Michael Kors has been making watches longer than the tech giants and the Grayson is more fashion-conscious than anything from Apple or Samsung right now. It isn’t, however, a subtle watch; having a female alternative means the Grayson can be unashamedly large, and at 47mm (the Sofie is 42mm) along with some chunky lugs, it’s not modest. Slightly bigger than last year’s Dylan, too.
Even a colleague who’s reviewed a few of the chunkier Fossil watches remarked that the Grayson felt noticeably large. But it feels purposefully big in the way a large “dumb” watch might, not, as in the case of the LG Watch Sport, because it’s bloated by tech. Still, there’s no denying the Grayson wants to stand out, and fans of a more “dressy” or bigger watches will probably find it a better fit than those who like to keep their wristwear understated.
The Grayson comes in a choice of stainless steel, gold-tone, and blue and black ion-plate. One of the most instantly noticeable improvements is that the flat tyre, a blemish on last year’s Dylan, is now gone, with a nice 1.39-inch, 454 x 454 pixel AMOLED display. That’s a bump-up on last year’s 320 x 290 resolution and it shows, though I found the screen tended to fade under strong sunlight even when notched up to the highest brightness setting.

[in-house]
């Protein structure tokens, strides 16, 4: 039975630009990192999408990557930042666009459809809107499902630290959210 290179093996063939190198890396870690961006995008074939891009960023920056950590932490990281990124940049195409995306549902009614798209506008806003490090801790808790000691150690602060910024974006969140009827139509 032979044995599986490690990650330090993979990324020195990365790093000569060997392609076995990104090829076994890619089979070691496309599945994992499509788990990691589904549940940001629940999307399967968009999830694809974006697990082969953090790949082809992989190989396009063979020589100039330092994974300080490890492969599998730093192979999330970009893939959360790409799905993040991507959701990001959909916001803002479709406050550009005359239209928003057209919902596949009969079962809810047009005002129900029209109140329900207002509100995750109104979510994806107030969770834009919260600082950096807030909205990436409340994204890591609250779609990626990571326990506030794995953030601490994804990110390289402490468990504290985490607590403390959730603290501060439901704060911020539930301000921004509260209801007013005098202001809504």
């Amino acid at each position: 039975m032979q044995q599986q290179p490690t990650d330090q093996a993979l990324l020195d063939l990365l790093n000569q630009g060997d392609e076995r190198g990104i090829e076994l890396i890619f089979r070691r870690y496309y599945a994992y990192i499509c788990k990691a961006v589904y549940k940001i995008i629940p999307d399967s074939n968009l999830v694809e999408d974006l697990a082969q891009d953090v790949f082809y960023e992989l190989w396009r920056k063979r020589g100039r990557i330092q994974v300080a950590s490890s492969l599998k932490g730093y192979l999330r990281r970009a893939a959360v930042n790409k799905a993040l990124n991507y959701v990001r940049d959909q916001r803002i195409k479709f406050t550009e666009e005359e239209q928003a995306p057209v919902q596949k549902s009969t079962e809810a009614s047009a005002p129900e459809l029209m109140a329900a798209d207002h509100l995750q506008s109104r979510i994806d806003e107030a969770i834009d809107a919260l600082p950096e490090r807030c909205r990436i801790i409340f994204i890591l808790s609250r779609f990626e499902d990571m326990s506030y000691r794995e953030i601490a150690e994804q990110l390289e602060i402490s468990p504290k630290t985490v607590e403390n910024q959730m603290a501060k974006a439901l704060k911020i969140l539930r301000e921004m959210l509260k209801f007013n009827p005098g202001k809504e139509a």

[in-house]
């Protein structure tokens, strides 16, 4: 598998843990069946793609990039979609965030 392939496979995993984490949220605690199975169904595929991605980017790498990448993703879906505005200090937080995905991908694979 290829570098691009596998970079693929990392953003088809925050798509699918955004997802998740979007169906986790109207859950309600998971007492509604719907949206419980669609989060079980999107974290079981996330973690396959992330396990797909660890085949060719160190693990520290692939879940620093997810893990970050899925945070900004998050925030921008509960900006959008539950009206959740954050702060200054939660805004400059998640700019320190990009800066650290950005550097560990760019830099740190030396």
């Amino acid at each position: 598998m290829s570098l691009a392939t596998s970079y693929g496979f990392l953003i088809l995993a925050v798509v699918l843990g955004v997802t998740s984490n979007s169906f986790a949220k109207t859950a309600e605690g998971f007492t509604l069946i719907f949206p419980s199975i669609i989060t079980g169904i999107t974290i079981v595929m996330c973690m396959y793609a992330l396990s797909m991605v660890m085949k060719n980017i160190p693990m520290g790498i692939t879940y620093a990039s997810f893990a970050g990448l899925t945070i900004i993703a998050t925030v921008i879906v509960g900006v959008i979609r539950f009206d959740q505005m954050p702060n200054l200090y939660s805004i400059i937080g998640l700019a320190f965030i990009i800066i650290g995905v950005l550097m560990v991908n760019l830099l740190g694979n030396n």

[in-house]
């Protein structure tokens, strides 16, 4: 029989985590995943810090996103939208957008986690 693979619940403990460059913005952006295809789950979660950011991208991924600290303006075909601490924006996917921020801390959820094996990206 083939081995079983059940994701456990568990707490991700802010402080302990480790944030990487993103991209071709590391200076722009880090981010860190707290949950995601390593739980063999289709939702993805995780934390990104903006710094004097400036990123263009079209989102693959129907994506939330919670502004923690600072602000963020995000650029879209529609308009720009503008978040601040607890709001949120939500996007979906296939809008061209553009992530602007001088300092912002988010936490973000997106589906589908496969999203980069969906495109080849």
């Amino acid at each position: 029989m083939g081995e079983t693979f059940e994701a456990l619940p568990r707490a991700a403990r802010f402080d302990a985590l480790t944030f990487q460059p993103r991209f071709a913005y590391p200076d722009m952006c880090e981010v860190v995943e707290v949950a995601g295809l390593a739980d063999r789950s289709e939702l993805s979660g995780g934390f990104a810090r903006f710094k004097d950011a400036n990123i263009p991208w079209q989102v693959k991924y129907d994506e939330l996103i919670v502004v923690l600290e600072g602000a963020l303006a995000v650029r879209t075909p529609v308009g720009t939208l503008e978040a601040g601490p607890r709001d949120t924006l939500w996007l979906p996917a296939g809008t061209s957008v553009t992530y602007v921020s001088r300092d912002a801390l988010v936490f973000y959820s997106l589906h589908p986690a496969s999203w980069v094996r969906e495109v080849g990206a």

Along the right side of the case you’ve got two buttons – three including the pressable crown – both of which can be used as shortcuts to your go-to features. I want to really highlight that rotating crown, not just because it makes scrolling through menus and notifications a breeze, but because very few other smartwatches are taking advantage of this Android Wear 2.0 feature right now. On the Grayson, which has an especially nasty habit of picking up smudges and fingerprints, the crown has been good at warding off my fingers from the screen.